Jock-straps versus G-strings 

A lack of recreation resources causes tribal friction in Pemberton

Goths, punks, jocks, nerds, loners, stoners, floaters, geeks. Slackers, gangstas, bo-hos, skaters. Ravers, choirkids, headbangers, freaks. Every high school is a swirl of labels, of cliques and enclaves; a jungle of tribes, alliances, and social rules that make Survivor look like the kindergarten sandpit.

The latest mega-marketing trends of data mining and geo-demographics are revitalizing this theme of tribal identity. Research companies gather information on us based on our postal codes, our magazine subscriptions, our spending habits, and slot us into clusters of social values. Our membership of a neighbourhood cluster indicates our most likely spending patterns. Just as in high school, you could locate the people-most-likely-to-buy cigarettes/black T-shirts/pink lipstick, based on their hangout zones (behind the bus shelter/in the basement locker rooms/out on the playing fields watching the football team train), today’s marketing analysts are compiling data to let companies know the most likely postal codes to hawk wine club subscriptions/hunting paraphernalia/commemorative royal wedding plates. More and more we’re being repackaged under labels that make you wonder if high school was actually the pinnacle of social engineering, instead of the nadir many of us remember it as.

U.S. studies show that most parents would rather their kids be cool than smart; so that social programming clearly still has many of us in its thrall. (A 2004 article in the Journal of School Health reported that 60 per cent of American parents, if forced to choose, would prefer their children to make C grades and be active in extracurricular activities rather than make A grades and not be active. The article writers argue that for those parents, "making A grades and not being active" is a code for being a nerd or dork, while athletics is the ticket to social status.)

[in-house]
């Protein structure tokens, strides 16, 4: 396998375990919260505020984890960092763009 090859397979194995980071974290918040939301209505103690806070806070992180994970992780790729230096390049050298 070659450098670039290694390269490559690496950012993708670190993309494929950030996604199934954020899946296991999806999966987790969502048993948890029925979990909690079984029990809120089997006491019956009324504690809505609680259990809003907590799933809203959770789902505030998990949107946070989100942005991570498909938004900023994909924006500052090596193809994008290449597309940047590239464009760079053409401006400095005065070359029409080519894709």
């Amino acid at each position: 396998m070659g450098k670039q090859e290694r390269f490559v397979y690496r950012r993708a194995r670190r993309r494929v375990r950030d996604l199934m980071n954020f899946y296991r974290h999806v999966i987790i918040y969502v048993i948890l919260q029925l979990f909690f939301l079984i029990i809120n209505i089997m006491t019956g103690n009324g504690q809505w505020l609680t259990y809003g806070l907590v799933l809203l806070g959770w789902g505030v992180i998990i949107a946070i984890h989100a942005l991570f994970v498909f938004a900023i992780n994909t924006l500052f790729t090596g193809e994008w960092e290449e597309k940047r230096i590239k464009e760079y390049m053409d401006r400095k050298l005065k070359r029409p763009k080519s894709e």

Whether parents want to expose their children to theatre sports or swim training, increasingly in British Columbia’s regional communities the burden has become not just a matter of signing them up, but extensive chauffeuring, volunteering as a coach, finding a facility to host the event, or lobbying the local government to build one. The impacts of provincial and federal funding cuts are being felt at home, as school boards are forced to meet budgets by moving to four-day weeks, or cutting art, drama, physical education and outdoor education. Teachers’ and custodial staff’s work-to-rule policies preclude after-hours access to school facilities, gymnasiums and art rooms. Smaller communities’ resources are stretched – with local governments and non-profits forced to provide more and more services, from public transit to policing to recreation.

And the kids have nothing to do.

Geoff Pross, a corridor youth worker and co-ordinator of the Pemberton Community Centre’s youth centre, recognizes that youth are universally united under the war-cry that "there’s nothing to do." However, in Pemberton where a dearth of recreation infrastructure is set to become the election issue this November, there really is a sense of genuine longing from the youth accessing the drop-in centre. "I hear from a lot of youth that you just can’t go to a party and just hang out," says Pross. "It’s almost expected that there’ll be heavy drinking, at the least. I tend to see the certain cross-section of youth who are actively looking for alternatives to the house parties and bush parties."

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